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China Threatens the Death Penalty for Deliberately Spreading SARS

Violation of quarantine could trigger the punishment. Foreign adoptions suspended.

May 16, 2003|From Times Wire Services

BEIJING — China, pushing its battle against SARS, threatened Thursday to impose the death penalty on people who deliberately spread the disease and announced that it has indefinitely suspended international adoptions of Chinese children.

China saw its lowest one-day increase in cases of severe acute respiratory syndrome since April. But officials continued to grapple with its spread, pledging more medical resources for rural areas and warning of grave penalties for people who violate quarantines.

In Beijing, China's Supreme Court warned that people who violate quarantines and spread the virus can be imprisoned for up to seven years, the official New China News Agency said. It said those who cause death or serious injury by "deliberately spreading" the virus can be sentenced to terms of 10 years to life or might be executed.

Chinese authorities frequently threaten harsh punishments, including possible execution, during emergencies.

Police said Thursday that a doctor carrying SARS was arrested for allegedly breaking quarantine and starting an outbreak that infected more than 100 people in the northern Chinese city of Linhe -- the first known arrest on charges of infecting others. He was to be charged under a law that has a maximum sentence of three years, and it was not clear if the tougher penalties would apply.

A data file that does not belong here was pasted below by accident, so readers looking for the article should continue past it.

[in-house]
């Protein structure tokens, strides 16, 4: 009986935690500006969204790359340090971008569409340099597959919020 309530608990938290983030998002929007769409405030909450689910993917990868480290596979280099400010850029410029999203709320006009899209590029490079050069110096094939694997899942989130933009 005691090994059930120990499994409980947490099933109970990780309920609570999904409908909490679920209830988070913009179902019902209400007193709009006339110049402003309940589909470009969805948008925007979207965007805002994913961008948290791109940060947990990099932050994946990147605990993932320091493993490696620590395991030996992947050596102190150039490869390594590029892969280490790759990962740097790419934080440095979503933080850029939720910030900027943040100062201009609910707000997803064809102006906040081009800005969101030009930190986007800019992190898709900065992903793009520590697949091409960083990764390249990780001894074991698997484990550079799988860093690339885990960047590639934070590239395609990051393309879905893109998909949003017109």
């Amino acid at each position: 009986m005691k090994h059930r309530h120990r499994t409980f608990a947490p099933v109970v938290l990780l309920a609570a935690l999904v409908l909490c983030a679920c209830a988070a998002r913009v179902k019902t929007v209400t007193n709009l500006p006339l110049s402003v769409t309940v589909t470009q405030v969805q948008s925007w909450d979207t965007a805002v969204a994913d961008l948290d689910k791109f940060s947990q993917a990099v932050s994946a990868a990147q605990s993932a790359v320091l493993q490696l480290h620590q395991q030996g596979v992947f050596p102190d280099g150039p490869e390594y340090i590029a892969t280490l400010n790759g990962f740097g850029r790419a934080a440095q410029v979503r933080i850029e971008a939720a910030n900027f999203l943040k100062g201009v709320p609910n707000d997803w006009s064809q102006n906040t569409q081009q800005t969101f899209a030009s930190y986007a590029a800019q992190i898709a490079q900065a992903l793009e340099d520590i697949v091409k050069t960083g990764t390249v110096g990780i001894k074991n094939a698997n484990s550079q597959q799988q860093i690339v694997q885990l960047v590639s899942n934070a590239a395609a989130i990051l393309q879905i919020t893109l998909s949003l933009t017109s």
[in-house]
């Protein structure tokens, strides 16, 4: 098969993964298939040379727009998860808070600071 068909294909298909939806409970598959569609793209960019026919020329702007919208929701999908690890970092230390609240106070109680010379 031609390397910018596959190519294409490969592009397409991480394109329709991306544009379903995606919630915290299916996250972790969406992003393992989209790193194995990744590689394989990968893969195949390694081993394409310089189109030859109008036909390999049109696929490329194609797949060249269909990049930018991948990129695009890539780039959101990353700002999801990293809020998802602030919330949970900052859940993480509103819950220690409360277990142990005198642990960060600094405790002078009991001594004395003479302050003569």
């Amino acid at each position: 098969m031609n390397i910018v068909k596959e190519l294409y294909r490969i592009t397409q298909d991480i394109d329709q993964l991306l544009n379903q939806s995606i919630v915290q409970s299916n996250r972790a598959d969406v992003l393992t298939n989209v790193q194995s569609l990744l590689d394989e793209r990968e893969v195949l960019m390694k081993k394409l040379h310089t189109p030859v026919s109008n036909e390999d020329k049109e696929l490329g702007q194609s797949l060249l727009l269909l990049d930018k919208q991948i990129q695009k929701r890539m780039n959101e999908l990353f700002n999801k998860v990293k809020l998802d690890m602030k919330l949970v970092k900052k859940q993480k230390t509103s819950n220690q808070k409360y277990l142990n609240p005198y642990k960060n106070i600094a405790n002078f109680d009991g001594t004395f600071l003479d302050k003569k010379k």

The government's China Center for Adoption Affairs posted a notice on its Web site Thursday, saying it was suspending adoptions "in view of the epidemic situation" of the severe acute respiratory syndrome, and that it was "hoping to avoid cross infection that might be caused by a flow of people."

It was heartbreaking news to prospective parents, some of whom had received photos of the children they were on the verge of adopting.

"It's just an empty, horrible feeling," Jaime Fall of Prince William County, Va., told the Washington Post. He was preparing to travel to Yunnan province in southern China with his wife, Tammy, to pick up a baby girl.

More than 5,000 children were adopted by U.S. parents last year, making China the largest source of international adoptions in the United States, according to the State Department.

The worldwide SARS death toll stood Friday at 602, out of about 7,700 infected since the disease surfaced in southern China in November.

An international travel group predicted that fears of infection have caused such a downturn in tourism that the industry will lose nearly 7 million jobs this year.

SARS has killed 271 people on China's mainland, the world's highest death toll, and infected more than 5,100. Thursday's tally of new cases, 52, was the lowest one-day increase since April.

Taiwan reported three new deaths and 26 new SARS cases as the disease spread further into the southern part of the island, sickening 15 workers at one leading hospital and forcing officials to close its emergency ward.

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